According to one California Court of Appeal, the employer must provide the employee with a copy of the arbitrator service provider rules in order to avoid an unconscionable arbitration clause.

See, Text, Procedural Unconscionability, Ch. XVII-C-4-b

Death or Disability of Arbitrator (3-8-2012)

There are few California or federal cases explaining what course of action the parties should take in the event a member of an arbitration panel dies, becomes unavailable for medical reasons, or is disqualified during an arbitration although arbitrator service rules may provide the method. In the absence of any procedure, presumably the parties should petition the court to appoint an arbitrator.  A California Court of Appeals held the panel made arrangements for the arbitrator to hear and consider the evidence in the physical absence of the arbitrator.

See, Text, Ch. XX-P: Death or Disability of the Arbitrator

FAA Preemption (3/1/2012):

The Supreme Court has hardened its commitment to arbitration in reversing a West Virginia state court decision disallowing arbitration of personal injury and wrongful death claims involving a nursing home. The court does not address a contention the alleged negligence occurred in interstate commerce.  This case follows the AT&T Mobility v. Concepcion case mandating arbitration of individual consumer cases without resorting to class actions.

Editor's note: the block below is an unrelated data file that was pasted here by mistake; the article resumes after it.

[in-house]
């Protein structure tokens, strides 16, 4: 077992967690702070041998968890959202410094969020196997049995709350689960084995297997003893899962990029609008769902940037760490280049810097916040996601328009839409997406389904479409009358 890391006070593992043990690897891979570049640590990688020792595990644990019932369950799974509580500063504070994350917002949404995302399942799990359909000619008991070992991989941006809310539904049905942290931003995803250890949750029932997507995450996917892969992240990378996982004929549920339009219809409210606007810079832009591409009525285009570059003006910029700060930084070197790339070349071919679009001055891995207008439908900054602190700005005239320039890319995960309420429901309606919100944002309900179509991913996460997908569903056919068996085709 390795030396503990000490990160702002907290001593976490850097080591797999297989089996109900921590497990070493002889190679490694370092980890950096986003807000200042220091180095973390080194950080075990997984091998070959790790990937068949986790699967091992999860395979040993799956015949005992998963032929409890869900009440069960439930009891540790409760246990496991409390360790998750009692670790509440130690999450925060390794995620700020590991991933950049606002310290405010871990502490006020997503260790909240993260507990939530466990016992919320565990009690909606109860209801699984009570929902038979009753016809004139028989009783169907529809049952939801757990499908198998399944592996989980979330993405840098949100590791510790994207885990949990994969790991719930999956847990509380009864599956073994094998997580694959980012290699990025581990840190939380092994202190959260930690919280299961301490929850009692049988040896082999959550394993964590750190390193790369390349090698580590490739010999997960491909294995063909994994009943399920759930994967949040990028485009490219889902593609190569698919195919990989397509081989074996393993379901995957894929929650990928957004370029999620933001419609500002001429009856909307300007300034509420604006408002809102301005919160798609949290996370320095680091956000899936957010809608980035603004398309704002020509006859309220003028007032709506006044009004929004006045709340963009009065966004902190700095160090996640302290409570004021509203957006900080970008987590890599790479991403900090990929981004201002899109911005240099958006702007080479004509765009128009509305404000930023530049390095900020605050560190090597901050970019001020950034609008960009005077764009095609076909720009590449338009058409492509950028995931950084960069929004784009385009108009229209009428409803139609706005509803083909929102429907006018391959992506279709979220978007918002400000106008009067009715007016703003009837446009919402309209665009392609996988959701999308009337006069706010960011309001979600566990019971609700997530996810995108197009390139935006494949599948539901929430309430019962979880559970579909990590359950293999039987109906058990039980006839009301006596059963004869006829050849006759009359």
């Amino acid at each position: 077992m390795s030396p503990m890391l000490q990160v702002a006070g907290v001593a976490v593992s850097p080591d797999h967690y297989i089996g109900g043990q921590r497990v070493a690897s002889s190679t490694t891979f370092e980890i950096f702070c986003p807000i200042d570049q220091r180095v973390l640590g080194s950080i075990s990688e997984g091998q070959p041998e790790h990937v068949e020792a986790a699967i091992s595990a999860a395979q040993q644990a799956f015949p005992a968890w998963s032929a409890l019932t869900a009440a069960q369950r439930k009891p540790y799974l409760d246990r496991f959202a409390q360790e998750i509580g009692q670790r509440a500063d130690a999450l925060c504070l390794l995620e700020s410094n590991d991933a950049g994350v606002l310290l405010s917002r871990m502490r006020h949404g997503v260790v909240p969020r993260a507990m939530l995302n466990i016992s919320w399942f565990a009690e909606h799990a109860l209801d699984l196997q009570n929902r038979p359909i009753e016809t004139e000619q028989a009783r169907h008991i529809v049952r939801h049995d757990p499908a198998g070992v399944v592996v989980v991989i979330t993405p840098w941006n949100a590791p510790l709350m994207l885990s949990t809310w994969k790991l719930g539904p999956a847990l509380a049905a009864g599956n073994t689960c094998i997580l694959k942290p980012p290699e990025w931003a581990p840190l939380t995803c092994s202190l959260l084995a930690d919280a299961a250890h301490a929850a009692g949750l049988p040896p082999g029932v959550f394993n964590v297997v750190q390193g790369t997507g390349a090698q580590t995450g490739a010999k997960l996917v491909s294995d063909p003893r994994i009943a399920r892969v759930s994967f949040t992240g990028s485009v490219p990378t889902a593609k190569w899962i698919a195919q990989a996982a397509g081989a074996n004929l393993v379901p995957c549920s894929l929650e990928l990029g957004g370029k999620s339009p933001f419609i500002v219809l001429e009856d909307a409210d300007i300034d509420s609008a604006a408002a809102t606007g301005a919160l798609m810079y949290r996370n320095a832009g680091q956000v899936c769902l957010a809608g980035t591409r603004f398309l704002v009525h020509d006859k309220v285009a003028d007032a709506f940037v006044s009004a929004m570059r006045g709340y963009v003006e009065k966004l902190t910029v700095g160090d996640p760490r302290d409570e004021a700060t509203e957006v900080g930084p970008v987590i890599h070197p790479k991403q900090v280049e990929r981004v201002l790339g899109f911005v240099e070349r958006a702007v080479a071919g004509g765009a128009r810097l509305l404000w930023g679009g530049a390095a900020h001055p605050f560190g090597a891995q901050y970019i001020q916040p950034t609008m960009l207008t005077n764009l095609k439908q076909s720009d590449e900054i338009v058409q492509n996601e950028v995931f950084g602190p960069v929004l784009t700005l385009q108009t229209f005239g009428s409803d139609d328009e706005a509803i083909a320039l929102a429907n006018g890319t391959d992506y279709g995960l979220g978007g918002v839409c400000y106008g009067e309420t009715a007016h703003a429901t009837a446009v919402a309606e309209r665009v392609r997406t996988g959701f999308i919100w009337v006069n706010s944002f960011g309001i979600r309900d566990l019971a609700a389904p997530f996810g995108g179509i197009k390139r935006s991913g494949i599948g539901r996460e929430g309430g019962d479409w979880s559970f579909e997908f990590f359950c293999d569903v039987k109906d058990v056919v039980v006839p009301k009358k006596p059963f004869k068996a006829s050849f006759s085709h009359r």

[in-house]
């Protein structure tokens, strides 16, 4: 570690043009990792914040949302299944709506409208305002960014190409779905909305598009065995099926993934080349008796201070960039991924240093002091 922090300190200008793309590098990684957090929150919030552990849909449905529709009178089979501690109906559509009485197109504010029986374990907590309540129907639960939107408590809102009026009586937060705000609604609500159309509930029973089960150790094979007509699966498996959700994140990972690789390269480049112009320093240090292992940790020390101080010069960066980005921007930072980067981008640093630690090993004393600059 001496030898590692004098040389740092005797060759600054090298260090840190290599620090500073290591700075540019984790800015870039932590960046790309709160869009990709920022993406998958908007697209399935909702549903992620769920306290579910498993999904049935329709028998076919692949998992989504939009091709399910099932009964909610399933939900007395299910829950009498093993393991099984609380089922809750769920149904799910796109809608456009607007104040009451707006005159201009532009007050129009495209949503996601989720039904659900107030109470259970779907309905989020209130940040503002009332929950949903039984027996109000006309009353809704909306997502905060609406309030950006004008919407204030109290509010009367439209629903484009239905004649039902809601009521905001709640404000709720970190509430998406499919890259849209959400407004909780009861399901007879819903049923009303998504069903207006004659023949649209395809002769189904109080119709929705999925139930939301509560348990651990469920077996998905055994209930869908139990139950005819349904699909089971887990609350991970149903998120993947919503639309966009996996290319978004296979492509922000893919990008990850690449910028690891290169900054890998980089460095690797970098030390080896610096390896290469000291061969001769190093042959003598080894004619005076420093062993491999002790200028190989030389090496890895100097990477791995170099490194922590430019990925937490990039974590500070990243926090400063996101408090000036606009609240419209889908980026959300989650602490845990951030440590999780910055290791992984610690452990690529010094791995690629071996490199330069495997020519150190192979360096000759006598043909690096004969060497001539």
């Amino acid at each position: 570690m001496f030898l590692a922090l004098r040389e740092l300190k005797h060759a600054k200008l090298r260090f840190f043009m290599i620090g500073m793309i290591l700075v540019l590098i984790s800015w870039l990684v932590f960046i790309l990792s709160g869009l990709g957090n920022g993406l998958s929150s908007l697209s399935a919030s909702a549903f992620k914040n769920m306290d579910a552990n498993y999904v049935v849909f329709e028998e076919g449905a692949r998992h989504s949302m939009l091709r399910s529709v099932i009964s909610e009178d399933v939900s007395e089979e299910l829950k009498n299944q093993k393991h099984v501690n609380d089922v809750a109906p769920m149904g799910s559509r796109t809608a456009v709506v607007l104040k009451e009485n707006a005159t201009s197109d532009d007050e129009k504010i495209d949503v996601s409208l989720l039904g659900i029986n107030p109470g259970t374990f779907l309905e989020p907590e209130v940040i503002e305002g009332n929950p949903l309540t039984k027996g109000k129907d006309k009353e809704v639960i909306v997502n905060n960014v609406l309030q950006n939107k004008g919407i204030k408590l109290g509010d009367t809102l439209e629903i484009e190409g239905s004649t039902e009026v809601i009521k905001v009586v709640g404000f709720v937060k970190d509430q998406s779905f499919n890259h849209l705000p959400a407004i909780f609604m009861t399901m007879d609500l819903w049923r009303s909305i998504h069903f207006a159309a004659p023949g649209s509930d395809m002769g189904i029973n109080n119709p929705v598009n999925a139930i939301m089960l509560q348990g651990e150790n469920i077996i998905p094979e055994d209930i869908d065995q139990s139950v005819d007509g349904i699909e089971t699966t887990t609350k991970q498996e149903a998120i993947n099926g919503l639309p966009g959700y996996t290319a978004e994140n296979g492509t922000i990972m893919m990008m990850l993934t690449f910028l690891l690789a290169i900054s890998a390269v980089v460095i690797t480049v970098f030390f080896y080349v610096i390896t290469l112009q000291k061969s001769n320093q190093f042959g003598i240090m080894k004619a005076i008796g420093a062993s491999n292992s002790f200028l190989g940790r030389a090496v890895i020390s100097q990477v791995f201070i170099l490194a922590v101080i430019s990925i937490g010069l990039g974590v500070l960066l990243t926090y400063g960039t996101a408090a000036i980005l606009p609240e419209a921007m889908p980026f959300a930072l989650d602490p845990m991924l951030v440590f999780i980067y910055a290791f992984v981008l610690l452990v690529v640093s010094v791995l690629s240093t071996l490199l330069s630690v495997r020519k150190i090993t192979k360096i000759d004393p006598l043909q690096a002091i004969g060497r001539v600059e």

See, Text, Ch. IV-A: Preemption

Inability of Arbitrator to Serve (2/22/2012)

Parties frequently prepare an arbitration agreement, or stipulate to arbitration, without considering the possible injury, sickness or death of a panelist.  Absent any statutory authority, the California Court of Appeal applied the arbitration service provider rules permitting the arbitrators to proceed in the absence of an arbitrator on account of inability to serve.  

See, Text, Ch. XXII-B: Powers of Arbitrator

Arbitrators and "Undue Means": Vacating an Award (2/18/2012)

Arbitrators in panels of three judges cannot communicate ex parte in discussing the award.  The California Court of Appeal and the 9th Circuit both agree on this point.

See, Text, See Ch. XXIII: Vacation of Awards

Credit Repair Organizations Act 15 U.S.C. 1679 et seq.(1/15/2012)

The statute provides consumers with extensive protection against unlawful practices but contains no prohibition against arbitration, and the FAA may be enforced if an arbitration clause mandating arbitration and prohibiting litigation (waiver) exists in the contract.

See, Text, Ch. I-S : CROA

Mutuality of Obligation (1/15/2012)